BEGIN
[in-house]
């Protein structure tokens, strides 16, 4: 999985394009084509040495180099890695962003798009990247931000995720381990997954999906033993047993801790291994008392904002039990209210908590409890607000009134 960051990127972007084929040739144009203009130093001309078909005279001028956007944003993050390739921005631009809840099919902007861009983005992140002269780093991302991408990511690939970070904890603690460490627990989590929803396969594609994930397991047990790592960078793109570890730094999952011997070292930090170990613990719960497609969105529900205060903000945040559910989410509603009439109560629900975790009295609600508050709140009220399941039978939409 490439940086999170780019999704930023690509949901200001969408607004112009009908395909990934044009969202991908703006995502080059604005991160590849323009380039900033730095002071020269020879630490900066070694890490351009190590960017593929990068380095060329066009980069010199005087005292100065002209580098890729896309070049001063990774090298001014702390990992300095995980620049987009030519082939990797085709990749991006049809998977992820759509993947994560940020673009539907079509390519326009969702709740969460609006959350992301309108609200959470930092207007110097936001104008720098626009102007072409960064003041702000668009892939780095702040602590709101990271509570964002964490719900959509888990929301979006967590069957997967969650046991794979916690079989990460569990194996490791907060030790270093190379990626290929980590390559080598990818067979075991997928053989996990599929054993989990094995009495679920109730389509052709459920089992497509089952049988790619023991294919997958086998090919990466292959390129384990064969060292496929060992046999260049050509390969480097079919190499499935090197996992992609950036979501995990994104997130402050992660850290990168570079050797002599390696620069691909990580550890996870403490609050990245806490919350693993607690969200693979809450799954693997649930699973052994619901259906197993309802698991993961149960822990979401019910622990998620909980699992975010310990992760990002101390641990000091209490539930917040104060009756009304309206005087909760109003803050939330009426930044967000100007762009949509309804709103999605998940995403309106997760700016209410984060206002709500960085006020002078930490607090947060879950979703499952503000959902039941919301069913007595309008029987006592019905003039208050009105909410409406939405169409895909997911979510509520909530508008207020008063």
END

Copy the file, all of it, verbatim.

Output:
[in-house]
């Protein structure tokens, strides 16, 4: 999985394009084509040495180099890695962003798009990247931000995720381990997954999906033993047993801790291994008392904002039990209210908590409890607000009134 960051990127972007084929040739144009203009130093001309078909005279001028956007944003993050390739921005631009809840099919902007861009983005992140002269780093991302991408990511690939970070904890603690460490627990989590929803396969594609994930397991047990790592960078793109570890730094999952011997070292930090170990613990719960497609969105529900205060903000945040559910989410509603009439109560629900975790009295609600508050709140009220399941039978939409 490439940086999170780019999704930023690509949901200001969408607004112009009908395909990934044009969202991908703006995502080059604005991160590849323009380039900033730095002071020269020879630490900066070694890490351009190590960017593929990068380095060329066009980069010199005087005292100065002209580098890729896309070049001063990774090298001014702390990992300095995980620049987009030519082939990797085709990749991006049809998977992820759509993947994560940020673009539907079509390519326009969702709740969460609006959350992301309108609200959470930092207007110097936001104008720098626009102007072409960064003041702000668009892939780095702040602590709101990271509570964002964490719900959509888990929301979006967590069957997967969650046991794979916690079989990460569990194996490791907060030790270093190379990626290929980590390559080598990818067979075991997928053989996990599929054993989990094995009495679920109730389509052709459920089992497509089952049988790619023991294919997958086998090919990466292959390129384990064969060292496929060992046999260049050509390969480097079919190499499935090197996992992609950036979501995990994104997130402050992660850290990168570079050797002599390696620069691909990580550890996870403490609050990245806490919350693993607690969200693979809450799954693997649930699973052994619901259906197993309802698991993961149960822990979401019910622990998620909980699992975010310990992760990002101390641990000091209490539930917040104060009756009304309206005087909760109003803050939330009426930044967000100007762009949509309804709103999605998940995403309106997760700016209410984060206002709500960085006020002078930490607090947060879950979703499952503000959902039941919301069913007595309008029987006592019905003039208050009105909410409406939405169409895909997911979510509520909530508008207020008063």